Robin van Persie's Feet Have a Mind of Their Own

Exhibiting supreme grace and power, soccer players display how marvelously plastic the human mind is every time they take the pitch.

Right on time, a piece from BBC Future describes in more detail how, through repetition and practice, footballers make the split second calculations needed to dribble through defenders or arrive on the end of a long ball to nod home a goal. It's the same skill, incidentally, that many of us use everyday while driving a car. Tom Stafford:

Intelligence involves using conscious deliberation at the right level to optimally control your actions. Driving a car is easier because you don't have to think about the physics of the combustion engine, and it's also easier because you no longer have to think about the movements required to change gear or turn on the indicators. But just because driving a car relies on automatic skills like these, doesn't mean that you're mindless when driving a car. The better drivers, just like the better footballers, are making more choices each time they show off their talents, not fewer.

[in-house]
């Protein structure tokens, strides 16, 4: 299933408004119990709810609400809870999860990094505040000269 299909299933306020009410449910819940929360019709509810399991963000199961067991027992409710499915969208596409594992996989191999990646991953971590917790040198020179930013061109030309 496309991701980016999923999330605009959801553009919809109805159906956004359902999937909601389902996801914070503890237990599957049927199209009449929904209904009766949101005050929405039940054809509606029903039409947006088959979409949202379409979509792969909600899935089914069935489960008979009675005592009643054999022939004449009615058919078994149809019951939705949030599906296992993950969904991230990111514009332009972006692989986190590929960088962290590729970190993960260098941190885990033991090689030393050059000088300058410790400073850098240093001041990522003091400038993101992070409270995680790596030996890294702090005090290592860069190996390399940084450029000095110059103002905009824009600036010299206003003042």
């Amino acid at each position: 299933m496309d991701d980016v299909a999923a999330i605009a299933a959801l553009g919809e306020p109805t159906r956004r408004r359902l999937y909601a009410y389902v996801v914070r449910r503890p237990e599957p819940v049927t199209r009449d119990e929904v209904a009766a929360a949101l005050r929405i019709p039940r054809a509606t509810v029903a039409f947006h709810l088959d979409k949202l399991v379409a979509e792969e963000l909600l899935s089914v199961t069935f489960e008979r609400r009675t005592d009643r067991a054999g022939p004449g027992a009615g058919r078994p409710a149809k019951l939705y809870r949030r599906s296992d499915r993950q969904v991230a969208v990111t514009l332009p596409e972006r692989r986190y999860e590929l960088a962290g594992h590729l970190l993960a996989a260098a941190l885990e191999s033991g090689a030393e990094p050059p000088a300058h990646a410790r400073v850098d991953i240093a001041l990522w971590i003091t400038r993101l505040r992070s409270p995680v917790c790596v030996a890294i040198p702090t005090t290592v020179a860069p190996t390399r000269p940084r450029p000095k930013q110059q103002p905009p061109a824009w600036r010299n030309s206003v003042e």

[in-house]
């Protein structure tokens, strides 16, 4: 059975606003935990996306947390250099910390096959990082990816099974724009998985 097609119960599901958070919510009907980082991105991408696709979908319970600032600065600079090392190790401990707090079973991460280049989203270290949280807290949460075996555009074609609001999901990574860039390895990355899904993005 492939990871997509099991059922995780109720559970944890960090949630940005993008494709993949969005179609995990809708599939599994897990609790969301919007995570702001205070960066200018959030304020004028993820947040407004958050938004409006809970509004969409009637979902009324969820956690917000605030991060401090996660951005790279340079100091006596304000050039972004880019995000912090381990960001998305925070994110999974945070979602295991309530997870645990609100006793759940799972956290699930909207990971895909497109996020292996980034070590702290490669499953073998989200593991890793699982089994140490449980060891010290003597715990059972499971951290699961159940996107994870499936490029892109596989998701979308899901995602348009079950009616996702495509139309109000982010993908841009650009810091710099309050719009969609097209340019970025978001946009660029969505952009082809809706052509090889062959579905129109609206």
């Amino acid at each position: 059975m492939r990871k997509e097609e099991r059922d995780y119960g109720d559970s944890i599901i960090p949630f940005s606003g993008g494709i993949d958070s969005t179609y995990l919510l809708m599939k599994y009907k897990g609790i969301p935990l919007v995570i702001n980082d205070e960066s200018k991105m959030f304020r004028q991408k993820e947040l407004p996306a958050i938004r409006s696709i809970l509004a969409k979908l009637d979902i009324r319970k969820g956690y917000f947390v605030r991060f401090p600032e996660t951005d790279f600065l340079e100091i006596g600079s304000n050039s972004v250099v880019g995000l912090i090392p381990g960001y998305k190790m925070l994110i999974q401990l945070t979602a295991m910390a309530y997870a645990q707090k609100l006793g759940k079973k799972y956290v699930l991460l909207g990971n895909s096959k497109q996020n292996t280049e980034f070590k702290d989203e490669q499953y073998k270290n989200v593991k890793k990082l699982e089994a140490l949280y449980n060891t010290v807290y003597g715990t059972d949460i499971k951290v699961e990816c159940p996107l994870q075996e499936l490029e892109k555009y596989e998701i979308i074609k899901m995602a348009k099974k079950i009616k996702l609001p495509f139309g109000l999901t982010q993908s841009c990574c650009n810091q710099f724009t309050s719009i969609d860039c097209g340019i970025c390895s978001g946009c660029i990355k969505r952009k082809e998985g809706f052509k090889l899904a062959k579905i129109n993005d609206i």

Known as embedded cognition, the essential idea is that our intelligence is distributed, which means that Robin van Persie's feet have a mind of their own. And this rather simple shift in how we think about intelligence now informs roboticists, philosophers and the practice of medicine alike.

Check out the video highlight reel of van Persie. And have a closer look at this outrageous World Cup goal against Spain!